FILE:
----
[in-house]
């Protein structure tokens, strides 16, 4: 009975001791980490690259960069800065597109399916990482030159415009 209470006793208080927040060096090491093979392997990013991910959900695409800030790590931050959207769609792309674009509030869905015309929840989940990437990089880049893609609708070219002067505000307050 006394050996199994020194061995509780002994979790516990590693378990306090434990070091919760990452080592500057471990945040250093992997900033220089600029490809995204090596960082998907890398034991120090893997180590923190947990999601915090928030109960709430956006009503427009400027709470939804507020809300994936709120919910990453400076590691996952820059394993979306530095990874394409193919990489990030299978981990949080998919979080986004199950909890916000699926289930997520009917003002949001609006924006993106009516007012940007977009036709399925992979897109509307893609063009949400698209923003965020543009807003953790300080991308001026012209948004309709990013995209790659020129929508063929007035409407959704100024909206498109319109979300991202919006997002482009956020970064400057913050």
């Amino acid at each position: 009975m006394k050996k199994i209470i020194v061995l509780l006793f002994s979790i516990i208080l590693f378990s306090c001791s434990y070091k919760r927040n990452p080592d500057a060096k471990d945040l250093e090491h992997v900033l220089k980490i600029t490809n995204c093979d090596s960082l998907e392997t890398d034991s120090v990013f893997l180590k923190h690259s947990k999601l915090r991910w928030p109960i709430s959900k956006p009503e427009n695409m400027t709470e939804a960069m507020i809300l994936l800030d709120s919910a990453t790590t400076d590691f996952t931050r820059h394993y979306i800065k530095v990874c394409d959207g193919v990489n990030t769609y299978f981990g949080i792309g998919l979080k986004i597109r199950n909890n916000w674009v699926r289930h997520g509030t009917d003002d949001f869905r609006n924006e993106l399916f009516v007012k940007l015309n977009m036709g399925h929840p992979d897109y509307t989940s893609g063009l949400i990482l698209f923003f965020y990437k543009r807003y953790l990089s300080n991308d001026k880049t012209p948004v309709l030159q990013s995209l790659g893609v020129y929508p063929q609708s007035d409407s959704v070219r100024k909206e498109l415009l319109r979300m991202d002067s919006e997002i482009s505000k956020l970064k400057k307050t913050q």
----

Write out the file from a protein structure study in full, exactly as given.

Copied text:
[in-house]
């Protein structure tokens, strides 16, 4: 009975001791980490690259960069800065597109399916990482030159415009 209470006793208080927040060096090491093979392997990013991910959900695409800030790590931050959207769609792309674009509030869905015309929840989940990437990089880049893609609708070219002067505000307050 006394050996199994020194061995509780002994979790516990590693378990306090434990070091919760990452080592500057471990945040250093992997900033220089600029490809995204090596960082998907890398034991120090893997180590923190947990999601915090928030109960709430956006009503427009400027709470939804507020809300994936709120919910990453400076590691996952820059394993979306530095990874394409193919990489990030299978981990949080998919979080986004199950909890916000699926289930997520009917003002949001609006924006993106009516007012940007977009036709399925992979897109509307893609063009949400698209923003965020543009807003953790300080991308001026012209948004309709990013995209790659020129929508063929007035409407959704100024909206498109319109979300991202919006997002482009956020970064400057913050």
């Amino acid at each position: 009975m006394k050996k199994i209470i020194v061995l509780l006793f002994s979790i516990i208080l590693f378990s306090c001791s434990y070091k919760r927040n990452p080592d500057a060096k471990d945040l250093e090491h992997v900033l220089k980490i600029t490809n995204c093979d090596s960082l998907e392997t890398d034991s120090v990013f893997l180590k923190h690259s947990k999601l915090r991910w928030p109960i709430s959900k956006p009503e427009n695409m400027t709470e939804a960069m507020i809300l994936l800030d709120s919910a990453t790590t400076d590691f996952t931050r820059h394993y979306i800065k530095v990874c394409d959207g193919v990489n990030t769609y299978f981990g949080i792309g998919l979080k986004i597109r199950n909890n916000w674009v699926r289930h997520g509030t009917d003002d949001f869905r609006n924006e993106l399916f009516v007012k940007l015309n977009m036709g399925h929840p992979d897109y509307t989940s893609g063009l949400i990482l698209f923003f965020y990437k543009r807003y953790l990089s300080n991308d001026k880049t012209p948004v309709l030159q990013s995209l790659g893609v020129y929508p063929q609708s007035d409407s959704v070219r100024k909206e498109l415009l319109r979300m991202d002067s919006e997002i482009s505000k956020l970064k400057k307050t913050q």